• Oral cannabinoid therapy reduces progression of atherosclerosis Apr 7, 2005 Michael O&apos;Riordan Geneva, Switzerland - Treatment with low-dose -9-tetrahydrocannabinol (THC) significantly reduced atherosclerotic disease progression in mice, exerting its influence through a pleiotropic effect on immune function, according to the results of a recent study. Researchers suggest that THC and other cannabinoids, which are active at CB2, the cannabinoid receptor expressed on immune cells, may be valuable in treating atherosclerosis. &amp;quot;We have shown that relatively low doses of THC initiated after manifestation of clinically detectable artery lesions significantly inhibit atherosclerosis progression in mice,&amp;quot; write Dr Sabine Steffens (University Hospital, Geneva, Switzerland) and colleagues in the April 6, 2005 issue of Nature . &amp;quot;This antiatherosclerotic effect is probably mediated by the CB2 receptor, as it is strongly expressed by macrophages and T lymphocytes within atherosclerotic lesions. Furthermore, the inhibitory effects of THC on atherosclerosis progression are abolished in the presence of a CB2-receptor antagonist.&amp;quot; Previous studies have highlighted various immunosuppressive and anti-inflammatory effects of THC, the major active component of marijuana. In support of the immunomodulatory role of cannabinoids, the CB2 receptor has been identified on several types of immune cells, including -cells, T-cells, and monocytes. The researchers hypothesized that THC could alter inflammatory processes crucial in atherosclerosis, thus limiting disease progression. In this study, Steffens and colleagues fed apolipoprotein-E-knockout mice a high-cholesterol diet for five weeks. After five weeks, half of the mice were treated with 1 mg/kg THC for six weeks and the other half served as controls. After 11 weeks on the high-cholesterol diet, there was a marked progression of atherosclerotic lesions in the aortic roots of the control mice, but disease progression was significantly slowed in the THC-treated mice. To confirm that the antiatherosclerotic effect was mediated through the CB2 receptor, experiments were performed with THC in the presence of a CB2 antagonist. They found that the inhibitory effect of THC on atherosclerotic lesion progression was completely abolished in the presence of the antagonist. To unravel the possible mechanism of action, an analysis of the lesions in the THC-treated mice revealed these mice had fewer plaque-infiltrating macrophages than the control mice. Vascular microscopy also revealed significantly reduced leukocyte adhesion in the mice treated with THC, suggesting an effect on immune function, write the authors. These immunosuppressive properties of THC were confirmed in vitro, with spleen cells extracted from the mice showing limited proliferation and impaired production of interferon- , a cytokine involved in atherosclerosis, and reduced leukocyte migration. The results, conclude Steffens et al, suggest that cannabinoid therapy that specifically targets the CB2 receptor may represent a potential target for treating atherosclerosis. Smoking marijuana still bad for you! Dr Michael Roth (David Geffen School of Medicine, Los Angeles, CA), the author of an accompanying News and Views with the published paper, said it is important not to misinterpret the data. &amp;quot;The findings by Steffens et al are striking, but they should not be taken to mean that smoking marijuana is beneficial for the heart,&amp;quot; he cautioned. &amp;quot;The dose-response curve to THC in this study was very narrow and U-shaped, with higher and lower concentrations failing to produce protective effects. It would be difficult to achieve such specific concentrations in the blood by smoking marijuana.&amp;quot; Roth notes that THC binds to and activates the CB1 and CB2 receptors with similar affinity. Smoking marijuana exerts its psychotropic influence mainly by binding to CB1 receptors in the brain, resulting in an increase in blood pressure and pulse rate. &amp;quot;These effects lower the exercise threshold for angina and are an independent risk factor for heart attack and stroke,&amp;quot; he writes. Moreover, smoking marijuana also increases the concentration of carboxyhemoglobin in the blood, impairing oxygen delivery. He agreed with the researchers, writing that the advantage of these positive effects will mean developing drugs that target the CB2 receptor alone. Sources Steffens S, Veillard NR, Arnaud C, et al. Low dose oral cannabinoid therapy reduces progression of atherosclerosis in mice. Nature 2005; 434; 782-786. Roth MD. Marijuana and your heart. Nature 2005; 434:708-709.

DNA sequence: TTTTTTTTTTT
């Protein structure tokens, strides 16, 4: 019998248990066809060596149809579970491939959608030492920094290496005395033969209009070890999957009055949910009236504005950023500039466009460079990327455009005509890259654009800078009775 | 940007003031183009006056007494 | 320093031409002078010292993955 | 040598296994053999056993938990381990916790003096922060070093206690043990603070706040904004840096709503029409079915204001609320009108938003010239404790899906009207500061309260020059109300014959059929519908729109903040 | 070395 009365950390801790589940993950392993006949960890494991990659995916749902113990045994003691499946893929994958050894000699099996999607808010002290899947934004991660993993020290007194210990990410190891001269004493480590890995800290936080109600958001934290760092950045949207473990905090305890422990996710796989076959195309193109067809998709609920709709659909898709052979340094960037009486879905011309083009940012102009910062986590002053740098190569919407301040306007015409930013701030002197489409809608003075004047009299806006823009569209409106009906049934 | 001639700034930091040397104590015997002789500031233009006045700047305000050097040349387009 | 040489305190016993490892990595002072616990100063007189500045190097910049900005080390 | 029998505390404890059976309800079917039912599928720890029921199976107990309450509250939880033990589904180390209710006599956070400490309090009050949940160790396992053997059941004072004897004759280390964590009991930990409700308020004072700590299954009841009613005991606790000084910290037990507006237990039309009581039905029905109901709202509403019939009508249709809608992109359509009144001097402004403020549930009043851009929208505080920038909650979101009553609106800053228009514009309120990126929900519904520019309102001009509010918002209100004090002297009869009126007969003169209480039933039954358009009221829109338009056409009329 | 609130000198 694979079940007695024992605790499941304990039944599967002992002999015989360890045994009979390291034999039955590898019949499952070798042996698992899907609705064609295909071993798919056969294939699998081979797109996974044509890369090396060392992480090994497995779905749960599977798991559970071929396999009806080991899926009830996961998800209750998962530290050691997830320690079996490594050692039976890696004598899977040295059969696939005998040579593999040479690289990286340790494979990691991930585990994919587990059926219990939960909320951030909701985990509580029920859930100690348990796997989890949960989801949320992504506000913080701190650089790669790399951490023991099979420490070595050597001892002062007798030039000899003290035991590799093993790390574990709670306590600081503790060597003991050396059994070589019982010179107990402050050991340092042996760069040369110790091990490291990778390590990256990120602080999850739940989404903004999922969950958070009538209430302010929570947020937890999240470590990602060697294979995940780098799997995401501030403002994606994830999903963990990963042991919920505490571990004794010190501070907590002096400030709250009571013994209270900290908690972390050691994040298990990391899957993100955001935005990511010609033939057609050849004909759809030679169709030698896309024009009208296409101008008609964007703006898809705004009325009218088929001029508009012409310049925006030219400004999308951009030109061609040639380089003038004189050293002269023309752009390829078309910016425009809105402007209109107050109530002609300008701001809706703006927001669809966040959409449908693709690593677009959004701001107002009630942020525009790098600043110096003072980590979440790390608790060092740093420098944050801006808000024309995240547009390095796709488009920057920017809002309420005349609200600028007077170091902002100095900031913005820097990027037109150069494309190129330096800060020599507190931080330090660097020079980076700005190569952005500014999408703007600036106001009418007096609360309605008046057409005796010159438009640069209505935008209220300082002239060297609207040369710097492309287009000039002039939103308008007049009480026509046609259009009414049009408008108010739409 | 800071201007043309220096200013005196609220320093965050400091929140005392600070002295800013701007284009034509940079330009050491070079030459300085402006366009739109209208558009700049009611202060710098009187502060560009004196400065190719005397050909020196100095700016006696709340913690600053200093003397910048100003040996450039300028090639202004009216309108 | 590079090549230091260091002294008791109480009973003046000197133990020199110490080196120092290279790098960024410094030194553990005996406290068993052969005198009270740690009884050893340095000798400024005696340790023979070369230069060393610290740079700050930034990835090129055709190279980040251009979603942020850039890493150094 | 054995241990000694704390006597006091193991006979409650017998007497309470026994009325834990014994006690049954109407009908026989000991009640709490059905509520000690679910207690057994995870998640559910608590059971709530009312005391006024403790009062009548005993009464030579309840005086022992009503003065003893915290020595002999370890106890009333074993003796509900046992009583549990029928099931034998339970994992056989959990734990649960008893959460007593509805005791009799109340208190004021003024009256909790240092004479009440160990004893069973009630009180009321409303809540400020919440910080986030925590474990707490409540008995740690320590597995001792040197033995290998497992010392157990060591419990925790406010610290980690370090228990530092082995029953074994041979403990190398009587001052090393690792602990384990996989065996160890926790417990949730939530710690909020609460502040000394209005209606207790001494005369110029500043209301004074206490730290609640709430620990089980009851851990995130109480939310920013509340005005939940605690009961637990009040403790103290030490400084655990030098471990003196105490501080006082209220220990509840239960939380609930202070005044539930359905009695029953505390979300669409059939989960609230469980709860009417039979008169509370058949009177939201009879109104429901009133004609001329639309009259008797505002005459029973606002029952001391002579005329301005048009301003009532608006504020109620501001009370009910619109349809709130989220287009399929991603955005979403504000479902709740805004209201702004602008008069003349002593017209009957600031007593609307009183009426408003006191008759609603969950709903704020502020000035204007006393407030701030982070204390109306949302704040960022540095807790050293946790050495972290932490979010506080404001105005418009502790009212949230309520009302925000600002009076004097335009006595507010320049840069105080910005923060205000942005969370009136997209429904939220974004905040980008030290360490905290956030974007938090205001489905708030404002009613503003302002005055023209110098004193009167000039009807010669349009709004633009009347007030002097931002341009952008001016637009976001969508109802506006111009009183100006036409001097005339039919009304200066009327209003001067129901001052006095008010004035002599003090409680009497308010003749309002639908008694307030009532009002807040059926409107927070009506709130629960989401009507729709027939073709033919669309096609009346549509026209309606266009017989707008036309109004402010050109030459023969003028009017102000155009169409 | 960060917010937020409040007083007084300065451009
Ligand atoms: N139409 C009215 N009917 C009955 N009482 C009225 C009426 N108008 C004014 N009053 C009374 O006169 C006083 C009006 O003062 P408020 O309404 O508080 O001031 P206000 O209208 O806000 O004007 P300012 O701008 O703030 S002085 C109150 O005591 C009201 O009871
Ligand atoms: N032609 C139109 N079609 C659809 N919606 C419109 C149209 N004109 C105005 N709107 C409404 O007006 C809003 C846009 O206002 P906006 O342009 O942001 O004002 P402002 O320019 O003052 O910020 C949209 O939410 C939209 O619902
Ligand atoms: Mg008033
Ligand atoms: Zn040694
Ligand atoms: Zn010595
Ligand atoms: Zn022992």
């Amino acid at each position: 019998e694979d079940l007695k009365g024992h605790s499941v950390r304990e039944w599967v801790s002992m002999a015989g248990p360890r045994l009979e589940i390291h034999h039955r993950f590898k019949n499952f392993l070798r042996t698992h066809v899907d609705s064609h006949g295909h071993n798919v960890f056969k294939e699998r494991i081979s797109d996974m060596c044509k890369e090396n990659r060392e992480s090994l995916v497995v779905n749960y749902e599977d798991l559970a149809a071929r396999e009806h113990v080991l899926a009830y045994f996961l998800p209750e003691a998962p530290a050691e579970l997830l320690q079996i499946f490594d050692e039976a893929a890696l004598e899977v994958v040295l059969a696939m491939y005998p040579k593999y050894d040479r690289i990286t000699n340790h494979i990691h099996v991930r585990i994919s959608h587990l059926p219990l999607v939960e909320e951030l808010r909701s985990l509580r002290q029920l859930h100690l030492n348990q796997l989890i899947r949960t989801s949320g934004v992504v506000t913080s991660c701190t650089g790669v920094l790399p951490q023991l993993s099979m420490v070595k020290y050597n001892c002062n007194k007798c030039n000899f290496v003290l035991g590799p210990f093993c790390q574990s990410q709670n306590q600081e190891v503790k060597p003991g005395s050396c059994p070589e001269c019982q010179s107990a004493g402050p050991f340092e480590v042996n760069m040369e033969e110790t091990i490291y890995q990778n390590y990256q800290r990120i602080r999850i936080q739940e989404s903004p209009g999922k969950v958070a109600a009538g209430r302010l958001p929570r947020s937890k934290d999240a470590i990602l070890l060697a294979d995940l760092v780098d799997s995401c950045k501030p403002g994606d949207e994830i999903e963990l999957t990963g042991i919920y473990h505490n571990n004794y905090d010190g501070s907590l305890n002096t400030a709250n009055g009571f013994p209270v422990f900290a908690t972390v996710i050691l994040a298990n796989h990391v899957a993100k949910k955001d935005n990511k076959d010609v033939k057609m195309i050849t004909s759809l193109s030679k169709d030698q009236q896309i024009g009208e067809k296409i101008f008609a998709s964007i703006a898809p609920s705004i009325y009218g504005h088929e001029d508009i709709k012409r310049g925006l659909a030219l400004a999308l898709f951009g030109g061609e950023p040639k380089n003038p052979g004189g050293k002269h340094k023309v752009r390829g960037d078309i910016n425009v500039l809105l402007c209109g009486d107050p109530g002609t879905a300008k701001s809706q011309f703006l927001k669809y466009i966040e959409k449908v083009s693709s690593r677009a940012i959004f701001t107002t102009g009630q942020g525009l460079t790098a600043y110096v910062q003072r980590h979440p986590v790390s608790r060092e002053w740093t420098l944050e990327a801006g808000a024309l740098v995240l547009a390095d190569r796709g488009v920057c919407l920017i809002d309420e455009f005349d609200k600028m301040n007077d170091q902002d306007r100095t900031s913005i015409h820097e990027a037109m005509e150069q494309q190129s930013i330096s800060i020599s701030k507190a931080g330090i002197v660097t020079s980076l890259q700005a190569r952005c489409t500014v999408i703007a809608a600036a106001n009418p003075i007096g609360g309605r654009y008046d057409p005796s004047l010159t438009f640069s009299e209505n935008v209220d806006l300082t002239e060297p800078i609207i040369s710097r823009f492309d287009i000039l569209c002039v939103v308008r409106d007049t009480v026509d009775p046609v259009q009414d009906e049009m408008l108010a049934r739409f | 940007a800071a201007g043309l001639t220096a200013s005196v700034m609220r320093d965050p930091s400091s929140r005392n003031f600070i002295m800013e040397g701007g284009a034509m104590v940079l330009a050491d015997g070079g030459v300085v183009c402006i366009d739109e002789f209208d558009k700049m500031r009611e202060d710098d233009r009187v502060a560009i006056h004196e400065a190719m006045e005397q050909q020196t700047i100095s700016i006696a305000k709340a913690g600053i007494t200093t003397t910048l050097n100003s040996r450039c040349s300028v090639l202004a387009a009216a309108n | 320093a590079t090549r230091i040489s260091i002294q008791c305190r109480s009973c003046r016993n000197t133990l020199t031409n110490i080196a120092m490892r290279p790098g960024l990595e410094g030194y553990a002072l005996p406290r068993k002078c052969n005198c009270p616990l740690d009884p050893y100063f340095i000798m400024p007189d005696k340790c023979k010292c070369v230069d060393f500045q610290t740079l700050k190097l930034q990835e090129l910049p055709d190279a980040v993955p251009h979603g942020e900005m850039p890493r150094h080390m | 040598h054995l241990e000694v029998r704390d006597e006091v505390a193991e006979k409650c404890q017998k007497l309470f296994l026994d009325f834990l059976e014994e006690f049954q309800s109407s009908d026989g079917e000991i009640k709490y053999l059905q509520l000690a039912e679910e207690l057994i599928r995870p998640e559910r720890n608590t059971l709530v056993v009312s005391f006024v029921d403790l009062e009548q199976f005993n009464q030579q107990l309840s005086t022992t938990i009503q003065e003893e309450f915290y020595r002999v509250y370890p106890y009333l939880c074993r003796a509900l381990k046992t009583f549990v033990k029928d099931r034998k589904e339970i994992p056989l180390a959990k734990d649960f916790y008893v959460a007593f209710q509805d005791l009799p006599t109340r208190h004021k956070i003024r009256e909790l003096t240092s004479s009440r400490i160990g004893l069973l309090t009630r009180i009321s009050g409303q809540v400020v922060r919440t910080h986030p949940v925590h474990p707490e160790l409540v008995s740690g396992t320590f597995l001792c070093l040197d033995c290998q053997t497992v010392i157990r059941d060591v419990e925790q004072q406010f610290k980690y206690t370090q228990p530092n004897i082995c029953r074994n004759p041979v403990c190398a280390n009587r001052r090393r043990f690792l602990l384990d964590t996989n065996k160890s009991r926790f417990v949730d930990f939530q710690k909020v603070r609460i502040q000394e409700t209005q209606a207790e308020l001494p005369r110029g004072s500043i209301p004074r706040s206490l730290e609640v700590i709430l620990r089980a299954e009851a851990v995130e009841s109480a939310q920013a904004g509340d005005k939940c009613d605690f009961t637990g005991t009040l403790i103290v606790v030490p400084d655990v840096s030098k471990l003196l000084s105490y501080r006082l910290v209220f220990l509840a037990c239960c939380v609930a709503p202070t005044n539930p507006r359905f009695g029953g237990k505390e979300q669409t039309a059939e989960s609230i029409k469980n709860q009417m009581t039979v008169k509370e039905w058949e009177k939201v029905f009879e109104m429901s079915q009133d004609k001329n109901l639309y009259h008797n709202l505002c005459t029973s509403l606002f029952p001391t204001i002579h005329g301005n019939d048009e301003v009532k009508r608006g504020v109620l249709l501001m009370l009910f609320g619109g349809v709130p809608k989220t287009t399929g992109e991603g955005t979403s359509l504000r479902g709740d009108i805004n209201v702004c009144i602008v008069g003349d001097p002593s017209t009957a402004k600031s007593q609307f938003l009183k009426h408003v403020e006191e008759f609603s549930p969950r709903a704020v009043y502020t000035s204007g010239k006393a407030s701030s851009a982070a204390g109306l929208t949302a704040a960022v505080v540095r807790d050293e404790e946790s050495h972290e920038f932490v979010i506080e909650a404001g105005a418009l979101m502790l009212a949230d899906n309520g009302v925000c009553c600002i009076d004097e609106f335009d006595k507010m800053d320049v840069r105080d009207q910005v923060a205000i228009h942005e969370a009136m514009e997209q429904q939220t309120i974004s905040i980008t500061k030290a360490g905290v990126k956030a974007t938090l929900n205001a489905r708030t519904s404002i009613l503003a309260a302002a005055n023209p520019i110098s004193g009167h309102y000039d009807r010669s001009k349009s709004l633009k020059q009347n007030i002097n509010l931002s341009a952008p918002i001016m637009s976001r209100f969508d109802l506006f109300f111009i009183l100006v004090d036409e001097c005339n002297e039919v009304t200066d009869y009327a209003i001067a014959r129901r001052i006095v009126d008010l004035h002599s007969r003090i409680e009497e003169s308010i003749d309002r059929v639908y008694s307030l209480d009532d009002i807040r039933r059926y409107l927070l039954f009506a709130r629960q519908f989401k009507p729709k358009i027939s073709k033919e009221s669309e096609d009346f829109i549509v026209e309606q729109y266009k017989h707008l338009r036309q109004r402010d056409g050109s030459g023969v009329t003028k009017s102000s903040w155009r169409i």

• RIO-Diabetes: Rimonabant effective in patients with type 2 diabetes Jun 13, 2005 Michael O&apos;Riordan San Diego, CA - Another piece of the rimonabant puzzle fell into place this past weekend, with researchers providing data on the use of the selective CB1 endocannabinoid blocker in patients with type 2 diabetes. This most recent study, presented at the American Diabetes Association annual meeting in San Diego, CA, showed that the drug improves glycemic control and reduces body weight, waist size, and other lipid parameters in a group of overweight type 2 diabetic patients. &amp;quot;I think we have a new approach with rimonabant that targets multiple cardiovascular risk factors in these high-risk type 2 diabetic subjects,&amp;quot; said lead investigator Dr André Scheen (University of Liège, Belgium). &amp;quot;The drug was able to achieve better glycemic control and, in contrast to other drugs, was able to obtain better weight and waist reduction, which is very important in these patients.&amp;quot; First study of rimonabant in diabetic patients Dr André Scheen The RIO-Diabetes trial, as the study is known, is a phase 3, multicenter, randomized, double-blind, placebo-controlled trial comparing 5 mg and 20 mg of rimonabant with placebo in type 2 diabetic subjects for a period of one year. In total, 1045 individuals were included in the study, which was conducted in 150 centers in 11 countries. The primary end point of the trial was change in body weight and waist circumference; secondary end points included changes in HbA1c levels and other risk factors such as dyslipidemia, blood pressure, and metabolic syndrome. All patients included in the study were on background antidiabetic therapy metformin or one of several sulfonylurea drugs for at least six months before study entry and a hypocaloric diet of approximately 600 kcal per day. During the late-breaking clinical trials session, data were presented only on the 20-mg dose, as the effects observed with the 5-dose were deemed &amp;quot;modest,&amp;quot; said Scheen. After one year, significant reductions in weight and waist circumference were observed, with rimonabant reducing body weight by more than 5 kg. Approximately half of the patients treated with the drug lost at least 5% of their baseline body weight. Similar reductions were also observed in the other rimonabant nondiabetic studies, but these newest results show the agent is capable of tackling weight in a group of patients typically resistant to weight-loss efforts, Scheen said. Patients treated with rimonabant 20 mg also achieved a significant reduction in HbA1c levels compared with placebo. From an average baseline value of 7.3%, which Scheen called &amp;quot;good control of blood glucose levels in this patient population,&amp;quot; HbA1c levels were further reduced 0.7%, a significant reduction (p&lt;0.001). Scheen noted that 43% reduced HbA1c to less than 6.5%, despite already being treated with other antidiabetic agents. Changes in weight and waist size in the rimonabant- and placebo-treated groups End point Rimonabant 20 mg (n=339) Placebo (n=348) p Weight (kg) -5.3 -1.4 &lt;0.001 Waist circumference (cm) -5.2 -1.9 &lt;0.001 HDL cholesterol and triglyceride parameters in the rimonabant- and placebo-treated groups End point Rimonabant 20 mg (n=339) Placebo (n=348) Percent difference (compared with placebo) p Change in HDL cholesterol (mg/dL) 6.6 2.7 8.4 &lt;0.001 Change in triglycerides (mg/dL) -31.2 3.6 16.4 &lt;0.001 To download tables as slides, click on slide logo below Investigators report that the reduction in HbA1c levels could not be explained away by reductions in body weight. Statistical analyses showed that the effect of the reduction was independent of weight loss, with approximately 0.4% of the reduction attributed to an independent effect associated with the use of rimonabant. In addition to improvements in HDL cholesterol and triglyceride levels, the researchers also found reductions in systolic blood pressure and in the number of patients with the metabolic syndrome. Scheen pointed out that safety and tolerability data in RIO-Diabetes are similar to data presented in the RIO-Europe , RIO-North America , and RIO-Lipids studies, all part of Sanofi-Aventis&apos;s phase 3 program for the drug. The most common side effect in this most recent study was nausea and vomiting, which led to discontinuation in 1.5% of patients in the rimonabant 20-mg group. Drug action beneficial for diabetic patients During a morning press conference discussing the results, Scheen explained that rimonabant exerts its beneficial effects in diabetic patients in the brain but also in adipose tissue, the gastrointestinal tract, liver, and muscle. All these targets may help to reduce diabetic dyslipidemia, insulin resistance, and intra-abdominal fat. Scheen stressed that mechanisms are still being studied. Regarding treatment, he added the data are limited but currently point to using rimonabant in combination with metformin or sulfonylurea. He added that as type 2 diabetes is a chronic disease, rimonabant would likely be prescribed long term, much like a statin in the treatment of hypercholesterolemia.